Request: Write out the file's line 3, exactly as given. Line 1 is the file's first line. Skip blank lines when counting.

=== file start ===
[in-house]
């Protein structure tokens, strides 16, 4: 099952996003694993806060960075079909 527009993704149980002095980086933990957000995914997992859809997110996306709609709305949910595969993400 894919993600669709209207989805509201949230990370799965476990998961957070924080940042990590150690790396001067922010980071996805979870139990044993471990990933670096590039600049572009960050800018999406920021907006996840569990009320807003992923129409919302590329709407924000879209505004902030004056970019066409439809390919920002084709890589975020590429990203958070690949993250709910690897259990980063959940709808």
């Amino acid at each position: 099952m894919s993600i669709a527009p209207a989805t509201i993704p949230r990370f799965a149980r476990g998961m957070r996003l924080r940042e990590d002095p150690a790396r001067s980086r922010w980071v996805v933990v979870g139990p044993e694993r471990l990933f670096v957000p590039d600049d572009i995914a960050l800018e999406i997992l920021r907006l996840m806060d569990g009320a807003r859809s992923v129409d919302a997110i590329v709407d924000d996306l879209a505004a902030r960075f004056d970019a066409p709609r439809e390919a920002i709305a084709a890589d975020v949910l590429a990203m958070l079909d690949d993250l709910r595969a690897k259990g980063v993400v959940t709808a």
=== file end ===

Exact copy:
């Amino acid at each position: 099952m894919s993600i669709a527009p209207a989805t509201i993704p949230r990370f799965a149980r476990g998961m957070r996003l924080r940042e990590d002095p150690a790396r001067s980086r922010w980071v996805v933990v979870g139990p044993e694993r471990l990933f670096v957000p590039d600049d572009i995914a960050l800018e999406i997992l920021r907006l996840m806060d569990g009320a807003r859809s992923v129409d919302a997110i590329v709407d924000d996306l879209a505004a902030r960075f004056d970019a066409p709609r439809e390919a920002i709305a084709a890589d975020v949910l590429a990203m958070l079909d690949d993250l709910r595969a690897k259990g980063v993400v959940t709808a």